Photo: Reimar/Shutterstock

7 of Britain's Lesser-Known Stone Circle Sites

England National Parks Culture
by Marc Latham Jun 18, 2010
Marc Latham steps beyond Stonehenge to point out other stone circle sites that might be of interest on the longest day of the year (or anytime, really).

THOUSANDS OF PEOPLE in the UK celebrate solstice at Stonehenge twice a year, but this is only one of over 1,000 stone circles in Britain.

Maps of prehistoric Europe show how Stone Age humans traveled across the channel from mainland Europe into what is now southeast England, and then spread out to the north and west. The Megalithic and Beaker cultures dominated Britain two thousand years later, and they built the great stone structures that still grace the islands today.

Trips previously described sites in the Stonehenge and Avebury area. Just in time for Summer Solstice 2010, here are seven of the best of the rest from southwest to northeast.

1. Greywethers, Devon

Traveling southwest of Stonehenge to the Dartmoor National Park wilderness, you’ll find the double ring site of Greywethers.

The stone circles stand beneath Sittaford Tor, between tributaries of the North Teign and East Dart rivers, and the undeveloped surroundings allow you to imagine the cultures that used the stone circles for reasons lost in the centuries that have since passed.

There has been some restoration work on the circles, which are almost joined, with 49 grey granite stones altogether: 29 in the southern circle and 20 in the northern. The stones are three to four feet high, and both circles are just over 100 feet in diameter.

2. Merry Maidens, Cornwall

Farther southwest, towards the tip of Land’s End, the Merry Maidens is a circle of 19 well-preserved, four-foot-tall stones in a 77-foot-diameter perfect circle, just off the B3315 road.

A legend, perhaps started by the early Christian church to control paganism, claims the stones are women punished with petrification for dancing on the Sabbath. The Merry Maidens are also called Dawn’s Men, thought to be a derivation of “Dans Maen,” or “Stone Dance” in Cornish.

Out of sight to the northeast are two more 12-foot stones that are the pipers of the legend, while a fiddler stone is visible from the circle to the west.

3. Rollrights, Oxfordshire

Northeast of Stonehenge, between London and Bristol on the Oxfordshire-Warwickshire border, are the Rollrights.

Seventy-seven stones make up the 103-foot perfect circle in a clearing in the woods. There is also a King Stone and the Whispering Knights burial chamber. These are said to be part of another petrification legend, involving a witch who tricked the King and turned him and his army into stone.

The King Stone is just over 200 feet northeast of the circle, across a road and the border with Warwickshire.

4. Castlerigg, Cumbria

Beyond the rolling green hills and other notable areas of prehistoric activity in the north, Cumbria has two notable stone circles. Within the Lake District and surrounded by broad mountains is the Castlerigg circle. It’s thought to be one of the first stone circles built in Britain, and has space on its northern side for what may have been an entrance.

There are 38 quite large stones (the highest is about seven feet) creating a circle with a 90-foot diameter, and another 10 stones forming a rectangle within the circle. There’s also a mound inside the circle, probably for burial purposes.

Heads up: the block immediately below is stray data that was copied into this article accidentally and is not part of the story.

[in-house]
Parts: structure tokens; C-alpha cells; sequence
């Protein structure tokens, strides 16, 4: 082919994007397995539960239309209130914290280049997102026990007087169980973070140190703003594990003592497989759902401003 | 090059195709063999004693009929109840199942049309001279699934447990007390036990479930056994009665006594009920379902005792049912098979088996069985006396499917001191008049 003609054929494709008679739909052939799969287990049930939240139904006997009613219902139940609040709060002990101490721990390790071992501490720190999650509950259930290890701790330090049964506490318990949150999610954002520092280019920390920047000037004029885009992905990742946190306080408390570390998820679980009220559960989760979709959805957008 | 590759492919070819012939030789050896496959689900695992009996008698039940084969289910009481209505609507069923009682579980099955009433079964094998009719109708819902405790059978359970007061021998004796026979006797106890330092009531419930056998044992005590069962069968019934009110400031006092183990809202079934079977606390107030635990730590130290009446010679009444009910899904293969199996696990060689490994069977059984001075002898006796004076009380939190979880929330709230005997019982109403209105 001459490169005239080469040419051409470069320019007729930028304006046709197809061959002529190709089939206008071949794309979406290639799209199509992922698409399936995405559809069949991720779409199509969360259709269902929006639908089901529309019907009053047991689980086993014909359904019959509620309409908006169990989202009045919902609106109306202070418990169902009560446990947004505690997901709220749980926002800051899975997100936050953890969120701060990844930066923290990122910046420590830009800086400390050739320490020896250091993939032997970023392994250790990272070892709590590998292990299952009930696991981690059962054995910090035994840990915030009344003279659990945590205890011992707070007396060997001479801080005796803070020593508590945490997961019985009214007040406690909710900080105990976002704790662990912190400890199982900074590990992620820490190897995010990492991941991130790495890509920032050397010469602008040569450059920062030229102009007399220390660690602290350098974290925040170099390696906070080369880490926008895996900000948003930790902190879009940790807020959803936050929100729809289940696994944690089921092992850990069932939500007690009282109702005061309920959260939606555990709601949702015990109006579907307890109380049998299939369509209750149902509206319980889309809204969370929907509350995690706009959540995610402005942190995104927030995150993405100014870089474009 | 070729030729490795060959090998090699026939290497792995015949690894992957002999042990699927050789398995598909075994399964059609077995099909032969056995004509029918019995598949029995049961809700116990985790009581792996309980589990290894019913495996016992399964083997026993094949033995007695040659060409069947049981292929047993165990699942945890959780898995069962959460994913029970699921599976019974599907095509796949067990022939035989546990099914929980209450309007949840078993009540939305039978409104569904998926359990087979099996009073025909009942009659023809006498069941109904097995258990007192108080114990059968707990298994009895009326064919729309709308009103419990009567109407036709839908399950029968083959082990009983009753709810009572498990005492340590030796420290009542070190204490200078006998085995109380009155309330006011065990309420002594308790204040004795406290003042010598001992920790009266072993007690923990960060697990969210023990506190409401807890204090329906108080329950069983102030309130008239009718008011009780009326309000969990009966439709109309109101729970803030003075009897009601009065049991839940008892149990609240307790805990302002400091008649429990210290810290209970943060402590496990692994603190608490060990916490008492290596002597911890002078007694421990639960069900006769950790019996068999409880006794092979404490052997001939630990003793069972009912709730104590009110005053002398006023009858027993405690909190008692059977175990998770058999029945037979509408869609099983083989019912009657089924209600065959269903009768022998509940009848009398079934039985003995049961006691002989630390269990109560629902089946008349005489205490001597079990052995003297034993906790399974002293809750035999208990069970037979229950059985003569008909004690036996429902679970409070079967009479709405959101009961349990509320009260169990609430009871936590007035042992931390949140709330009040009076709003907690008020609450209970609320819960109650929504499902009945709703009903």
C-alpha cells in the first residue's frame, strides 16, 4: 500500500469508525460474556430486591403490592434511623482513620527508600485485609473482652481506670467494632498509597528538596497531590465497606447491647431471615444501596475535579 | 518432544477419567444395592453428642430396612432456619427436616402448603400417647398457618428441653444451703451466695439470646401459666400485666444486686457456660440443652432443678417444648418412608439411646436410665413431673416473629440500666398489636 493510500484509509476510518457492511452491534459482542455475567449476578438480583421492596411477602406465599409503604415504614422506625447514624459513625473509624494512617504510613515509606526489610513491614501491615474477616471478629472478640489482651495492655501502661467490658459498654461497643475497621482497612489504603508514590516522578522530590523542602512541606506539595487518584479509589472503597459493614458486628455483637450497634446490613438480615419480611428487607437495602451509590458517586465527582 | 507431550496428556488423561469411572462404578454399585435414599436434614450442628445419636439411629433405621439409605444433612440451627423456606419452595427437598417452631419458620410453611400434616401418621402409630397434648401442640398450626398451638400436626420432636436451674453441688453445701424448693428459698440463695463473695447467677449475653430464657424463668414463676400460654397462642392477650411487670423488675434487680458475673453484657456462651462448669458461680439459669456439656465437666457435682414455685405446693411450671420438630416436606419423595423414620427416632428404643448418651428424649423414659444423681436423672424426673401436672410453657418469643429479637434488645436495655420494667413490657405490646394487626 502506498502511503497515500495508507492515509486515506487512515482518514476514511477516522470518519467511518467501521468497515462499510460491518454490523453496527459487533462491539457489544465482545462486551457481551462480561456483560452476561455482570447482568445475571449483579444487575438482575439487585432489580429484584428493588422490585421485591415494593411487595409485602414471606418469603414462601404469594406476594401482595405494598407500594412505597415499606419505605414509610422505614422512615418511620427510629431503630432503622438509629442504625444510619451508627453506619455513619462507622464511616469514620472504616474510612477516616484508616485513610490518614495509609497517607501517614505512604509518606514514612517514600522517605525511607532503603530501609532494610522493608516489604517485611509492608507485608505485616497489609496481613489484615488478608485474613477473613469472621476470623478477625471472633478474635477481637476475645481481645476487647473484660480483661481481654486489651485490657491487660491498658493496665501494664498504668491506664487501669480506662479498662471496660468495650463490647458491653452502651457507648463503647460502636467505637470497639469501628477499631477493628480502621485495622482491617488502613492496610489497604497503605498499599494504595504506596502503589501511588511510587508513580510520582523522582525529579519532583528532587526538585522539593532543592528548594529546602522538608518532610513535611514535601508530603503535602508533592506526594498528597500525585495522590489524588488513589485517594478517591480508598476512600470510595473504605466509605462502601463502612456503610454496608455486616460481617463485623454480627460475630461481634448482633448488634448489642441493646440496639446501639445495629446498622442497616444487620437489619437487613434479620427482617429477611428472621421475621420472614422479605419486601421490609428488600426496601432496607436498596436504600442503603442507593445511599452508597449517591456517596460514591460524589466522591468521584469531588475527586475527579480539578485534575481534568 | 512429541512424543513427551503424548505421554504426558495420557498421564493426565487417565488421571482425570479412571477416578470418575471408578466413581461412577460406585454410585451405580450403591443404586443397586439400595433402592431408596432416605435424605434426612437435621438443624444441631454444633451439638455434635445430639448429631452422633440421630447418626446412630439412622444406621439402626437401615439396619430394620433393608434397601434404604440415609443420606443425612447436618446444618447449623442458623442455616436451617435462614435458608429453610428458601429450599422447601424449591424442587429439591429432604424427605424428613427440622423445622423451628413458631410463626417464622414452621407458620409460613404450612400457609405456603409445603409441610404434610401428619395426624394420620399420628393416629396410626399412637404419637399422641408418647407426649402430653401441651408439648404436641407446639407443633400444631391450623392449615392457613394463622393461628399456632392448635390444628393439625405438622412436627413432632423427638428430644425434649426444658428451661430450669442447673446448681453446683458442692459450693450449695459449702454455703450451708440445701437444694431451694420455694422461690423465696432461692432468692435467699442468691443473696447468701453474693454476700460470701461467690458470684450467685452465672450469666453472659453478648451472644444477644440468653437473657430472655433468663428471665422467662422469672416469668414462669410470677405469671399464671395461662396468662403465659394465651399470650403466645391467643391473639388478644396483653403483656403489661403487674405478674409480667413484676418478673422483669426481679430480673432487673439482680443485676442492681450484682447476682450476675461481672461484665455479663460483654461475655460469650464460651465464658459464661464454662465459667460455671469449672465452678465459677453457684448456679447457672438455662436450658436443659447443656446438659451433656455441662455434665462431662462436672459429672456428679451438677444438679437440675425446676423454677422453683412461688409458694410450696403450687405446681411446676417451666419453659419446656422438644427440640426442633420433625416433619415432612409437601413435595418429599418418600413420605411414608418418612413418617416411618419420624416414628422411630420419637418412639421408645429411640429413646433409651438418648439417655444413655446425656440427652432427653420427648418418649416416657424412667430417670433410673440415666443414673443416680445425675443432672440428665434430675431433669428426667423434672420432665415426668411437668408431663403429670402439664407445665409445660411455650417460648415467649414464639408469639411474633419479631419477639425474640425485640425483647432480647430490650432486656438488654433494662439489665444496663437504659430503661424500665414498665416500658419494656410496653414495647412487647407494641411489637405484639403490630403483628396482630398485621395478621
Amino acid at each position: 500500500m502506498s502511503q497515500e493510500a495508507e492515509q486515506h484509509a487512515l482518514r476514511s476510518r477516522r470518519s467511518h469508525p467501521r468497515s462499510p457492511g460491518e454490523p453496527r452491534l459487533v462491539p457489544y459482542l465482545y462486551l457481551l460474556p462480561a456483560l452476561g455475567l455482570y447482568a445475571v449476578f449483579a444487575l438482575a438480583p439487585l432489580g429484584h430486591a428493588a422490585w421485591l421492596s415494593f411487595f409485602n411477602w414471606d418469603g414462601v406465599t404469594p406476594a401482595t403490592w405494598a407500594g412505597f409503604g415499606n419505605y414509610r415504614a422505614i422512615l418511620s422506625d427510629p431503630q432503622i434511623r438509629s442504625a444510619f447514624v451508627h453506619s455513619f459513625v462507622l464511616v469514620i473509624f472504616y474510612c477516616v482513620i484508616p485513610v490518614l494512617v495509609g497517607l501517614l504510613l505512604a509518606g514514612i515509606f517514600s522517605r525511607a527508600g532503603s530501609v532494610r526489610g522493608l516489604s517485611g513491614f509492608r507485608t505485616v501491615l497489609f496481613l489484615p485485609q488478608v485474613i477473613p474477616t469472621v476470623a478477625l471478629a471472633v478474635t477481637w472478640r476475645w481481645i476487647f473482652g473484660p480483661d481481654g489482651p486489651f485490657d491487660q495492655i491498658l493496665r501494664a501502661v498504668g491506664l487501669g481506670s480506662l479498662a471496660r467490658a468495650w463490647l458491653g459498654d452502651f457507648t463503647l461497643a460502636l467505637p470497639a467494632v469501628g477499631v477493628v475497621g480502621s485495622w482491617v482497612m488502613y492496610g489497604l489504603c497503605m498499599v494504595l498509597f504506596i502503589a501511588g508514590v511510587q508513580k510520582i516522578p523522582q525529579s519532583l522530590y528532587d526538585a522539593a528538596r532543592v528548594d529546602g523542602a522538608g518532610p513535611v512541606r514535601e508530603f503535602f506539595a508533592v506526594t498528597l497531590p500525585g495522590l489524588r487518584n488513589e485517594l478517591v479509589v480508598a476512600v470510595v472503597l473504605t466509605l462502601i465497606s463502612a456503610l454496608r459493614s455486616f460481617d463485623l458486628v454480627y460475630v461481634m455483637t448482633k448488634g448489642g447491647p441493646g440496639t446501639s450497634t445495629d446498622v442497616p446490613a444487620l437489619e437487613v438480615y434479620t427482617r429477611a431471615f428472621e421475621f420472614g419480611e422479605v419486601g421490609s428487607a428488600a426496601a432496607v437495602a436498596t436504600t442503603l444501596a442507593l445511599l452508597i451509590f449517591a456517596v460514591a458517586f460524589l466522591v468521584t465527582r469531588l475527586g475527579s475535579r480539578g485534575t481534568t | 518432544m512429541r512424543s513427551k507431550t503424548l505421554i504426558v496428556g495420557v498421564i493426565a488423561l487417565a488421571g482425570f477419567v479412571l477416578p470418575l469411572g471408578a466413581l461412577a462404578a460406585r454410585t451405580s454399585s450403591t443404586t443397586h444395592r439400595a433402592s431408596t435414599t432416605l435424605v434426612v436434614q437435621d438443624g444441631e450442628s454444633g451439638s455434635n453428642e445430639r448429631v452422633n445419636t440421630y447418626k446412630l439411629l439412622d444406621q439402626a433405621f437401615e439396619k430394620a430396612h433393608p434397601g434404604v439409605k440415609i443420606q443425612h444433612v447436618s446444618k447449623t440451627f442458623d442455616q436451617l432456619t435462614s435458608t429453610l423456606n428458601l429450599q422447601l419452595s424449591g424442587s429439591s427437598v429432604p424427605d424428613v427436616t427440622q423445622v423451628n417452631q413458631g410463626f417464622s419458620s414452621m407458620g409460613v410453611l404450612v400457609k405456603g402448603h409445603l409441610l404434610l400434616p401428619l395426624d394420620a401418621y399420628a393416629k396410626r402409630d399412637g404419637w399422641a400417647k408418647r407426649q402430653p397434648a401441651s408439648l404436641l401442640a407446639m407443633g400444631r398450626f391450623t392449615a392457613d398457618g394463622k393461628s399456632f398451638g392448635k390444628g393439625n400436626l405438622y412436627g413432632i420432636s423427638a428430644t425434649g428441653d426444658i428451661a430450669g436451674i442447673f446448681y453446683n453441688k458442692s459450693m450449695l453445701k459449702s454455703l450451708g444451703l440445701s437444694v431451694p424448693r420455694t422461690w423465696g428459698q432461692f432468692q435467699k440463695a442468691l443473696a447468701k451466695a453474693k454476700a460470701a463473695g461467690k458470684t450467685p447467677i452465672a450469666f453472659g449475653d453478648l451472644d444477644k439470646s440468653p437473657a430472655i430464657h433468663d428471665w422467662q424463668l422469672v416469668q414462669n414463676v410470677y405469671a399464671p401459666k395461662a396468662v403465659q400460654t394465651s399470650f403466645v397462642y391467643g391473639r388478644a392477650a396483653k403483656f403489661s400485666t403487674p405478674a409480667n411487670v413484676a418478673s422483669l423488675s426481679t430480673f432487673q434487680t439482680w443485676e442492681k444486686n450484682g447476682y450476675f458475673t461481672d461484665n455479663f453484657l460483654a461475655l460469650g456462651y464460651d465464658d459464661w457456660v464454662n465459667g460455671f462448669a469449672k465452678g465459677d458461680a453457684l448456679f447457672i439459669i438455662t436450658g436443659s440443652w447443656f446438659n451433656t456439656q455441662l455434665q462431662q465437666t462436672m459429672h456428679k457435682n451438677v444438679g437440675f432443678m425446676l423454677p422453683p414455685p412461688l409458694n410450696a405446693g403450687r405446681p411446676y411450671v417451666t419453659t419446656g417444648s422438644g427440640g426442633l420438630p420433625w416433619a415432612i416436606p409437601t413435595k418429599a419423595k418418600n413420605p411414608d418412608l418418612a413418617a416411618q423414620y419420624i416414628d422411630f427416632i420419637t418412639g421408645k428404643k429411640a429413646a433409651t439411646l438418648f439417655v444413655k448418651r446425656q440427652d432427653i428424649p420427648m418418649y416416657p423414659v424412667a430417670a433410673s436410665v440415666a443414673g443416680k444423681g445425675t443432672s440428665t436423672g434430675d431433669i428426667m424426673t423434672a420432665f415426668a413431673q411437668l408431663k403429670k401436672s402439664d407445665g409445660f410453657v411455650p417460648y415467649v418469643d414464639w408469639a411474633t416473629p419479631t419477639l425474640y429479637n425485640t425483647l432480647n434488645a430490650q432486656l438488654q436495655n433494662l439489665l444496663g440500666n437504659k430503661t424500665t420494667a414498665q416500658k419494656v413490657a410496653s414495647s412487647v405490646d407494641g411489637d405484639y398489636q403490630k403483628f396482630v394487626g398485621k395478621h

The site seems strategically placed to get the best view possible, and sitting against one of the great stones on a sunny evening, I enjoyed the view south to the long flat mesa of Skiddaw and north to the sharp peak of Blencathra.

5. Long Meg, Cumbria

Long Meg is the second outstanding site in Cumbria, and its circle is the third largest in England (after Avebury and Stanton Drew) at 359×305 feet.

On a hillside near Penrith, in the village of Rudston, Long Meg is an outlier stone standing 238 feet southwest of the circle, aligned with the mid-winter sunset. It is 12 feet high and overlooks the up to 60 “daughter” stones that form the circle.

Long Meg is also made of a different substance than the others — red sandstone — and has numerous Bronze Age spiral carvings visible on it.

6. Callanish, Outer Hebrides

Continue north through Scotland’s Highland mountains and across Loch Roag of the Outer Hebrides and you’ll come to the stones of Callanish, on the western side of the Isle of Lewis.

They stand in a cross shape rather than a circle, but this has nothing to do with Christianity, as they predate Christ by two thousand years. An inner circle has 13 big stones, with the largest 12 feet high, and a small chambered cairn.

Then there are about 40 other stones divided into four paths that provide approaches to the center from the cardinal directions.

7. Brodgar, Orkney Mainland

Scotland’s other islands are home to the Ring of Brodgar and the Stenness Stones, two circles facing each other across Loch Stenness.

Brodgar is a true ring of 27 stones standing up to 15 feet high on a thin promontory between the Harray and Stenness lochs. Its 340-foot diameter gives it exactly the same size as Avebury’s two inner rings. The stones are set within a circular ditch about 10 feet deep and 25 feet across that was dug out of solid bedrock.

The surrounding area has many interesting sites, including the Stones of Stenness. Although only four stones are left standing out of the original circle, they are much bigger than those at Brodgar, with the highest about 19 feet.

For a comprehensive listing of ancient stone sites in the British Isles and Western Europe, check out the Stone Pages.

Community Connection

If you’re up in Scotland chasing stones, you could also try Hunting the (Other) Loch Monster in Morar, Scotland, and Boozing Through 5 Whisky Distillery Tours In Scotland. Their stargazing is supposed to be good, too.

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